Working together as a community is why this is a classic example of a social network. The participants are not merely there for entertainment, although this is the appeal, but to interact with their friends, meet new people, share in travel, explore, build, sell, invest in stocks and create. Second life is entertainment, a social connection, social interaction and gives the player full ownership via property rights for their creations in the game.

If you are new to second life Youtube has a video which explains how the game works and gives a deeper insight to why one may want to entertain themselves in this game. It is titled "Introduction to Second life" and was made in the UK. View it by going to:
My character in second life character is Tulle Grun, in photo above. I began my experience by changing my generic hair and outfit to represent my style. I didn’t want to be viewed as a newbie by all the avatar people. Next, to the disco I went. The music was great but it was not a busy night in the disco, but this was a good opportunity to figure out the controls for my avatar such as sitting, standing, changing my appearance and photographing my character as well. Teleporting was my next feat and is easy to do. I traveled from the disco, to the mall, to a concert. The concert was packed and had some interesting avatar characters. At this concert is where a lot happened. Someone gave me $20 in Linden money and invited me to be part of their group. I was leery at first accepting the money but since I was broke I took the chance and was invited to join a social group as well. I am now part of Purple Angel VIP Group and have been invited to many events by e-mail communication. The only problem with many of these invites is they all cost Linden money and I am broke after spending my money on snapshots to include in this blog. Being part of this virtual experience is strange, but it does feel as though you are socializing and having something in common with others. It doesn’t feel real to me but is rather like playing a 3-D advanced game of paper dolls.

There is a downside to playing in a virtual environment. The sexual freedom characteristic involved in role playing and seeing naked people walking around (orientation especially) is weird and uncomfortable. The sexual facet is unnecessary in my view and should be eliminated; however, if this game parallels our amoral real world, sexual inclusion may actually be a draw for many users. The second aspect that I found odd is virtual Linden money being exchanged for real money and the potential for abuse in getting caught up in a virtual world spending money you don’t have. It just seems foolish to spend real money on virtual merchandise and services. This is where the virtual social experience is blurred with the real world. The whole concept is bizarre and I don’t think I would spend my real money here.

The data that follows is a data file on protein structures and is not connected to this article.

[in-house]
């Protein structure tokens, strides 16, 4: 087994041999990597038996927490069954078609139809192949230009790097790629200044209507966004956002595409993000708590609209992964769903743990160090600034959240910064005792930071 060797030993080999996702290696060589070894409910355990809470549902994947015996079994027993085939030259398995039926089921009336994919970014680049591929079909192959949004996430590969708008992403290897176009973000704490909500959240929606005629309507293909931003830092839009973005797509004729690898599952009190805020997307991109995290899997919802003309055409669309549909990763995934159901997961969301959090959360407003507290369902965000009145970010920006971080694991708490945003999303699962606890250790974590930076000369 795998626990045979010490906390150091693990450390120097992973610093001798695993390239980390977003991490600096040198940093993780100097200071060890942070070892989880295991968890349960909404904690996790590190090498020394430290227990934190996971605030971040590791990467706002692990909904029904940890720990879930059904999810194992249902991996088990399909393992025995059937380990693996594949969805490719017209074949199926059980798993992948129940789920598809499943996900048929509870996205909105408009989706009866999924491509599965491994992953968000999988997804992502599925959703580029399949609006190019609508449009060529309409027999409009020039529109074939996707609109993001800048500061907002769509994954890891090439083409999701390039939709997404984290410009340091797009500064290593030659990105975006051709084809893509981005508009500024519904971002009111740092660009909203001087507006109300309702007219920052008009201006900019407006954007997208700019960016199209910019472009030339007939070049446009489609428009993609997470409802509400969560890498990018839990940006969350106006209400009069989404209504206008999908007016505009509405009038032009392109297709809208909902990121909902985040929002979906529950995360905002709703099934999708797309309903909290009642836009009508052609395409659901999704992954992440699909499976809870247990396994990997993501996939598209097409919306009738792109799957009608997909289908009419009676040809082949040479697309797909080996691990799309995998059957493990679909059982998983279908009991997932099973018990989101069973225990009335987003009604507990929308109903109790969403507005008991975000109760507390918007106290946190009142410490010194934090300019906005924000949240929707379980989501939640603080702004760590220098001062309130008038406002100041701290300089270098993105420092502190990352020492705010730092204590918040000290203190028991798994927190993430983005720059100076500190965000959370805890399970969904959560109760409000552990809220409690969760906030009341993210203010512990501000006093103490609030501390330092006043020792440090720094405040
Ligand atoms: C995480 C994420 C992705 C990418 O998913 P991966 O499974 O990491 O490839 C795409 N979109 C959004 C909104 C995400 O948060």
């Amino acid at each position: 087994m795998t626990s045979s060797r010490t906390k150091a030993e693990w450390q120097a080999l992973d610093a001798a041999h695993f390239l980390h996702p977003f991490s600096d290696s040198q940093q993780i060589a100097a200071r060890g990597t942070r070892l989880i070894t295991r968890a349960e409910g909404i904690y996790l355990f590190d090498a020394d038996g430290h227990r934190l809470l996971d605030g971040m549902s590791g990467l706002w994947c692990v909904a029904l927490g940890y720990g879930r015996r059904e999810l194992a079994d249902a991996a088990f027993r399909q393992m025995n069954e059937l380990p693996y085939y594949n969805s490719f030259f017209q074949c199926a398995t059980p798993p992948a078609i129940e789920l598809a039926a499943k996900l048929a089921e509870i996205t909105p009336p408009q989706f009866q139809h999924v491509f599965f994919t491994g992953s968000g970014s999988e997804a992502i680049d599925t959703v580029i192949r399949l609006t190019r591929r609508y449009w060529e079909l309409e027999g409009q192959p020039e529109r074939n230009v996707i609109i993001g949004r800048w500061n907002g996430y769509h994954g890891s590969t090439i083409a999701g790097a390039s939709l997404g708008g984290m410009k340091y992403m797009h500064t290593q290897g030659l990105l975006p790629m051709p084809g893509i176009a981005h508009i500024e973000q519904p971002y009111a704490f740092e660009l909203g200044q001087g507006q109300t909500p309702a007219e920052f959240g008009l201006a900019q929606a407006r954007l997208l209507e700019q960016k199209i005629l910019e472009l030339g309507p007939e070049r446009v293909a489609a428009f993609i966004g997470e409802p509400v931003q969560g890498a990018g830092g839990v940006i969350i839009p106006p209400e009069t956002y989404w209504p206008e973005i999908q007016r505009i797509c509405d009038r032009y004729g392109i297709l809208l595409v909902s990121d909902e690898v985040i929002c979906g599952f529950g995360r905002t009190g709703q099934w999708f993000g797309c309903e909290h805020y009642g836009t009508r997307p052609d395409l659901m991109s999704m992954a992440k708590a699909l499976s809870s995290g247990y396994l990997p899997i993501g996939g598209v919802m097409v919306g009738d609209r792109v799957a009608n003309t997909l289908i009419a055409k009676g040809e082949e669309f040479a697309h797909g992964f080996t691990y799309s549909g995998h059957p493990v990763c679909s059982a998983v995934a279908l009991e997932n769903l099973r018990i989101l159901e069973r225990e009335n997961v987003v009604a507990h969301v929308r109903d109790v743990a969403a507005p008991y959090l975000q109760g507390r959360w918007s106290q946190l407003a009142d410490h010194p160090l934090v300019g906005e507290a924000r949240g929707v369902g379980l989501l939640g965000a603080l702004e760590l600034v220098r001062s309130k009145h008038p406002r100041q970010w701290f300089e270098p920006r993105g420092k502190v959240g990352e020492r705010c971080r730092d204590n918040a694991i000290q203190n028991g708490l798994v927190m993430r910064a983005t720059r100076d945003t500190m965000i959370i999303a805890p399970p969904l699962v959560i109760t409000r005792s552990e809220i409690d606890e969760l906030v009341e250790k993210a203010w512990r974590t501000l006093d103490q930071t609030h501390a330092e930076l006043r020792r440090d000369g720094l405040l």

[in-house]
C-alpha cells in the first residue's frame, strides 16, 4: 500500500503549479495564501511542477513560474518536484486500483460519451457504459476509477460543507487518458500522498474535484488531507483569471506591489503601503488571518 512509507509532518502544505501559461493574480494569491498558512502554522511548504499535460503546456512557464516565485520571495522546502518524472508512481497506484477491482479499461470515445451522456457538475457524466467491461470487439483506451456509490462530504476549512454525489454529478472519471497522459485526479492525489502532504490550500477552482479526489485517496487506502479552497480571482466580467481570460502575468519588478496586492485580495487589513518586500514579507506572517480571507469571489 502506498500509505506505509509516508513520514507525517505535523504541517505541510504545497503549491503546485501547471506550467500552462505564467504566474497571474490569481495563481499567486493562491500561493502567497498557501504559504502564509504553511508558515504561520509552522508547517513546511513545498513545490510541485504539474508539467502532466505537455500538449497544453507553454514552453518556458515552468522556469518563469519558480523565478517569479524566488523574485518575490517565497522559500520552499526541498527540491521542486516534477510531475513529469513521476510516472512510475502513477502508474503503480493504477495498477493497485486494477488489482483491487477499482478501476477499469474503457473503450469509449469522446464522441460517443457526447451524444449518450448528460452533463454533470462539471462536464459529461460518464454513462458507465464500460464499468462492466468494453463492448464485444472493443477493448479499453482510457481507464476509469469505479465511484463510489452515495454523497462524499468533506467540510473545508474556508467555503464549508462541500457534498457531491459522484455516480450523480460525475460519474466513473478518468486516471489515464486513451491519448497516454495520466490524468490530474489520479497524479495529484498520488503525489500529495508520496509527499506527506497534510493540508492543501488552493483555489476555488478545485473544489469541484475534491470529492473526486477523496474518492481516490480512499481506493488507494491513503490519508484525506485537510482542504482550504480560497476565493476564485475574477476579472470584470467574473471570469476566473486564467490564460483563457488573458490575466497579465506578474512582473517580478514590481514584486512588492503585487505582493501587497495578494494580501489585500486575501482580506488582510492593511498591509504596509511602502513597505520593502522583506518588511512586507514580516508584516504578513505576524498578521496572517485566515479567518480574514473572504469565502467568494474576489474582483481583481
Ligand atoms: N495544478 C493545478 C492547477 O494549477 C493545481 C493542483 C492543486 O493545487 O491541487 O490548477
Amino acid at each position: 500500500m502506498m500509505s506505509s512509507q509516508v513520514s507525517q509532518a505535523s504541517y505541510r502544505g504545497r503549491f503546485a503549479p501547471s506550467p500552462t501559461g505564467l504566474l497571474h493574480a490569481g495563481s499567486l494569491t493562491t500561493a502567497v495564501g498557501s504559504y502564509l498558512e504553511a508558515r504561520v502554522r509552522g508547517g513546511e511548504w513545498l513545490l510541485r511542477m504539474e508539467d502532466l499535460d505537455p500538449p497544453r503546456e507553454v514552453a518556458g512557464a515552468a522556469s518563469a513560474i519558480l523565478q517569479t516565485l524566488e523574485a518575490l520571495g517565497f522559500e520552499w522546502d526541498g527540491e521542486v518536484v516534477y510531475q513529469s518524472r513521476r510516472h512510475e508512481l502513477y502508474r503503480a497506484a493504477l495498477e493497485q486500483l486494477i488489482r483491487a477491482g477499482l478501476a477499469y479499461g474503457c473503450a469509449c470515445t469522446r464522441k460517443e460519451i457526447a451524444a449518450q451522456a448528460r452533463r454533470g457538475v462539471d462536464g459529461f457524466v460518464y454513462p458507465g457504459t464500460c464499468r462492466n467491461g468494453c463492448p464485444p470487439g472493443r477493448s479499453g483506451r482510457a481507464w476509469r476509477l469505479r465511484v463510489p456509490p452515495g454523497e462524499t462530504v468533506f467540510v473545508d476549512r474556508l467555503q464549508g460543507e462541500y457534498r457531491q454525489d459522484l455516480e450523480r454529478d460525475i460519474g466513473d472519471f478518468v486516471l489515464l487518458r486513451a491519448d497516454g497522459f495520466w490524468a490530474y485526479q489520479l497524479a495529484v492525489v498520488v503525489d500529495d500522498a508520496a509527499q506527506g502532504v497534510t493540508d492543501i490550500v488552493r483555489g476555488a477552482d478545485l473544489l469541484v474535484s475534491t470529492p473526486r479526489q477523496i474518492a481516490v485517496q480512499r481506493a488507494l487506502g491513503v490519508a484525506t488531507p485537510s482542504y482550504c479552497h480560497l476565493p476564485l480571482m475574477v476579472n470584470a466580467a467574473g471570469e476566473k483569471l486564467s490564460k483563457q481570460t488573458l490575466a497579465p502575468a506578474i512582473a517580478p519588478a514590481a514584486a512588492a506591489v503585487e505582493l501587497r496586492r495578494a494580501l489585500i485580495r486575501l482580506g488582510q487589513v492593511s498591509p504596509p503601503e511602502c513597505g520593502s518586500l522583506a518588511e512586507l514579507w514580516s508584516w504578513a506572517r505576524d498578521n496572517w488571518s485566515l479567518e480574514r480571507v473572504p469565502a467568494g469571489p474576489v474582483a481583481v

Attending class or courses in a virtual world such as second life would definitely be a new experience. I think the experience would be most useful working in groups to complete a project, more like a team building experience. This would require a good amount of time and would be better suited as a classroom exercise rather than a work related activity. Preferrably, if in a classroom in this virtual world, I would prefer a regular type classroom to start and then it would be okay to venture into other worldly introductions. Second life as a teaching tool can be useful if the class is combined with other aspects of internet, software and interpersonal interaction rather than second life alone.


Linden Lab. (2008). Retrieved April 3rd, 2008 from:

My Virual Life. (2006, May 6). Business Weekly. Retrieved April 3rd,
2008 from:

Newitz, Analee. (2006, September 1). Your second life is ready.
[Electronic Version]. Popular Science. No pagination.
Retrieved April 3rd, 2008 from:

SusiSpicoli. (2006, September 6). Introduction to Second Life.
YouTube. Retreived April 3rd, 2008 from: